Parker, Gordon share stage in NIT final

NEW YORK -- This is the last time any of the fantastic four freshmen will be pitted against each other until possible postseason matchups.

Duke's Jabari Parker and Arizona's Aaron Gordon lead their respective top-10 teams but in hardly the same manner.

And yet each of them shares a significant burden, whether they admit it or not.

Each needs to shine for his team to win the NIT Season Tip-Off title Friday night at Madison Square Garden (6 p.m. ET, ESPN), their respective conference and ultimately the national title.

Here are five things we've learned:

Parker is unfazed: He is arguably the most grounded elite freshman to come to college since Kevin Durant. Parker plays with a coolness about him. He doesn't pout. He doesn't boast too much. He plays to his game and is hardly out of his element. His answers are always stock, but respectful. He is always about team, never about himself.

Gordon is humble: The Arizona coaching staff loves to tell a story that Gordon served them on his home visit. He was the one making sure they were fine in the home. There was no sense of entitlement. And it shows. If he is not the focus of a possession and the game is being directed more from the perimeter with Nick Johnson or T.J. McConnell, he hardly mopes. He finds his way to contribute, by commanding attention, getting to the backboard or simply running the floor.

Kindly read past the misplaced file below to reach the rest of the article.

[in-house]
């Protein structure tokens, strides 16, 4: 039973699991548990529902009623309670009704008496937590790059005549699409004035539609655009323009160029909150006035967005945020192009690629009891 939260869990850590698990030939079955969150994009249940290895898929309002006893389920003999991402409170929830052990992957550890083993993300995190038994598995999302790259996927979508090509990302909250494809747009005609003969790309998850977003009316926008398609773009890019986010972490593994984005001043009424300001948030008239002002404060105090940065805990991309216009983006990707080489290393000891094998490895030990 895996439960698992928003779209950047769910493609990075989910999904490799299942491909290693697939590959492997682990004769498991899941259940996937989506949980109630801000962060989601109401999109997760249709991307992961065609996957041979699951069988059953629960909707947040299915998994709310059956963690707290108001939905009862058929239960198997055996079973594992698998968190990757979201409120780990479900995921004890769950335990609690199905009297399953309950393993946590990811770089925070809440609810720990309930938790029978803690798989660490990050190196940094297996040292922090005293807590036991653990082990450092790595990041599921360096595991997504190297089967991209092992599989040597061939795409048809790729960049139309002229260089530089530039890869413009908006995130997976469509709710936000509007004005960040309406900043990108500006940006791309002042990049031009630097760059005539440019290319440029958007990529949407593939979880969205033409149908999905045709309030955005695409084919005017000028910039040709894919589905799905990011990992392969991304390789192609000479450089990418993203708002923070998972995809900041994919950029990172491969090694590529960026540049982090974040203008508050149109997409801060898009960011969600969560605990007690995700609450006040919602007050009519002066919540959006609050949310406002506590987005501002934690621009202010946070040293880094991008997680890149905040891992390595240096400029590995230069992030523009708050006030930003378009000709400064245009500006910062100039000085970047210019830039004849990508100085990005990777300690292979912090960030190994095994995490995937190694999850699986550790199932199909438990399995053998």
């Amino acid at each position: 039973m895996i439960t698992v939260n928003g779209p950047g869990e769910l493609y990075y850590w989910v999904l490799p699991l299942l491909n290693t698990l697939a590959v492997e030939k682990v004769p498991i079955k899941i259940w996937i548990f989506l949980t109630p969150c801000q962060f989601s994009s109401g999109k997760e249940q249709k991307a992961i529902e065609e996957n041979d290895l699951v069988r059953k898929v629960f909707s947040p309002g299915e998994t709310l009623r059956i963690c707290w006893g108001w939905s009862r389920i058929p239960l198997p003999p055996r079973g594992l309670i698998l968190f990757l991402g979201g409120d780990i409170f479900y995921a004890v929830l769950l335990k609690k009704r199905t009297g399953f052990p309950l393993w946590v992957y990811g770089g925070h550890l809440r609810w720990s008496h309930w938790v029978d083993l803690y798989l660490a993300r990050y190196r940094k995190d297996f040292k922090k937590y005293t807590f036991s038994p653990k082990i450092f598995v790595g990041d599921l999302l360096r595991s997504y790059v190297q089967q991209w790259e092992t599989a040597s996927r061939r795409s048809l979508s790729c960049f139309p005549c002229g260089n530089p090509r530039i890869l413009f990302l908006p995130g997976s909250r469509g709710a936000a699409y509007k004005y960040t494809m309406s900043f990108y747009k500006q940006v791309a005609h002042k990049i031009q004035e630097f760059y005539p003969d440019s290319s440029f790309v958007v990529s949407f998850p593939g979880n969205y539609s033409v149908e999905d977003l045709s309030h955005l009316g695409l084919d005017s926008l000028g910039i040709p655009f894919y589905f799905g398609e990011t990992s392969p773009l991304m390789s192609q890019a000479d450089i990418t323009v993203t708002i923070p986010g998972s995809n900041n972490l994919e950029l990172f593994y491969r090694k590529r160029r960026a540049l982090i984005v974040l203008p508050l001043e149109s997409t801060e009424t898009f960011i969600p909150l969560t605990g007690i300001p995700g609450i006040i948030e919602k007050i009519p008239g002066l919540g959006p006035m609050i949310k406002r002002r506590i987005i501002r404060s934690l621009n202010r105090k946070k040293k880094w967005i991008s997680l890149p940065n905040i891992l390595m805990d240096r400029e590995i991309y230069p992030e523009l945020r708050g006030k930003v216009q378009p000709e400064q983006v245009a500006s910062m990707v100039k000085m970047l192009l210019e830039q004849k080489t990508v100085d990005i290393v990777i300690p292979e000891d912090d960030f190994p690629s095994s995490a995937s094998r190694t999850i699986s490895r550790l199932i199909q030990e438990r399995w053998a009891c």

They score with ease: Parker's 27 came in stretches against Alabama. But he had his full game on display. He can score from essentially anywhere on the court. He can handle the ball as a Scottie Pippen-like point forward. He draws attention, which can be pointless for a defender, but immensely important for his teammates. Gordon can handle it as well, choosing on many an occasion to rip and run on the break and start off the possession. He runs the floor as well as any big man.

Family first: The snapshot of meeting the Parkers in Chicago and the Gordons here in New York is telling. They both exude warmth with a strong sense of family for two players who already have been the ultimate teammates to two elite programs and title contenders. Right or wrong, on elite stages, the families are present, not a third-party.

Importance: Parker has to score for Duke to win. Gordon does not. The intangibles from Gordon are a must, and while Parker possesses them as well, the onus on him is to produce points.